Don’t be like them. Don’t let emotions, including pride and arrogance, cloud your judgement.
Likewise, don’t let cultural mores blind you and cloud your judgement. For example, in the Asian tradition, age is respected. As my mother always said, “70 learns from 71”. While that may have once been true in olden times, when formal education was limited to the few and experience was the teacher for the masses, in modern age, when education is accessible to the many, it is no longer valid. A 17 year-old with the academic degree Doctor of Medicine knows significantly more about medicine than a 90 year-old layman. http://www.kansashealthcarecareers.com/10-youngest-doctors-in-the-world/. Out of politeness, accord your elders a modicum of respect. However, that respect is temporary and lasts only until you have gathered sufficient information to judge on your own whether respect is appropriate. In other words, an elder telling you to do something doesn’t not entitle you to suspend your critical thinking faculties. Any failure resulting from your action would remain with you, not the person who told you to take that action. Thus, don’t let cultural norms, like respect for the elder, cloud your critical thinking. Sometimes,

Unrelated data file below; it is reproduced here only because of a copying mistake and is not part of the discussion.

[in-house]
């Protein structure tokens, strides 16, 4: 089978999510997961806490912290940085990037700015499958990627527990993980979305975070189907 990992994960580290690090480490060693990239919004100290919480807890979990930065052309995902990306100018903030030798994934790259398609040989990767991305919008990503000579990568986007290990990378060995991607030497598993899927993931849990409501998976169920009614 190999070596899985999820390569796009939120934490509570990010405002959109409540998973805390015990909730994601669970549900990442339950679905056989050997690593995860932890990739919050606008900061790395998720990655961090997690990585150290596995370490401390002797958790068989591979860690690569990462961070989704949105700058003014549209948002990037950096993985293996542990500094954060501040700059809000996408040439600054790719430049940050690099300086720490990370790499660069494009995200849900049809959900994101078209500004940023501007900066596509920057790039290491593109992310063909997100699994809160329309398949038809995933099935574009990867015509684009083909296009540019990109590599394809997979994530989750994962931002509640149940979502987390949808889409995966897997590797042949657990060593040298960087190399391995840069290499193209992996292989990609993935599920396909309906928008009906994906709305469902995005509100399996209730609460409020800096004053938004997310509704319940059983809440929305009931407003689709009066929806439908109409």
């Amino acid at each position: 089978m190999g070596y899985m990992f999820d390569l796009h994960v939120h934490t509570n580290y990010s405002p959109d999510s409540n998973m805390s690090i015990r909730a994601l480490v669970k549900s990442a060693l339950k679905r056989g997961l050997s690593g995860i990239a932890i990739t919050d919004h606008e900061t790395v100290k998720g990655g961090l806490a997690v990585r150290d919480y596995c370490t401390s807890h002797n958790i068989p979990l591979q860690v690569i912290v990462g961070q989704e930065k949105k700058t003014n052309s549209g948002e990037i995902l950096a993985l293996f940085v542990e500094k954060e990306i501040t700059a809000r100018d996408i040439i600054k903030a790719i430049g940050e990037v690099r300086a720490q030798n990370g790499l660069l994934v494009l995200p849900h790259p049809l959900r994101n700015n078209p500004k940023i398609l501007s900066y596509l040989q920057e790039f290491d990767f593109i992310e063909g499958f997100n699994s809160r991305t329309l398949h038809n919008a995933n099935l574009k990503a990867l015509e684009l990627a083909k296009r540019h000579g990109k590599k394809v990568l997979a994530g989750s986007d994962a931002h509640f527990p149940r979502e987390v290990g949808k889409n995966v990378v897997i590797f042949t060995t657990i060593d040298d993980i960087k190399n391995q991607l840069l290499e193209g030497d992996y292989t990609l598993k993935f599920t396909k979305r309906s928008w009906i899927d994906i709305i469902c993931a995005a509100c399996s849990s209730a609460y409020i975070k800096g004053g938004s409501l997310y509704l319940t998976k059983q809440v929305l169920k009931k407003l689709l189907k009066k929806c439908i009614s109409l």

Remember, your mind is your greatest asset. Money, title, fame, etc., may come and go, but if you have a sharp mind, you will always be able to rebuild. Friends of ours lost everything to a false friends who robbed them blind, but they were able to rebuild their lives to a higher degree than it was.
Because your mind is your greatest asset, make the most of it. Be informed. Think critically, broadly, and clearly.
Also, protect your greatest asset. Take good care of it. Nourish and use your mind well.
- Don’t indulge in negativity. It will darken your world view and bias your thinking — not to mention increase your stress, ruin your health, and shorten your life. See, e.g., https://www.attn.com/stories/2587/what-negative-thinking-does-your-brain; https://www.powerofpositivity.com/negative-thinking-affects-your-brain/; and,
As reported in an article in The Lancet, researchers in San Diego examined the death records of almost 30,000 Chinese-Americans and compared them to over 400,000 randomly selected white people. What they found was that Chinese-Americans, but not whites, die significantly earlier than normal (by as much as five years) if they have a combination of disease and birth year which Chinese astrology and Chinese medicine consider ill-fated.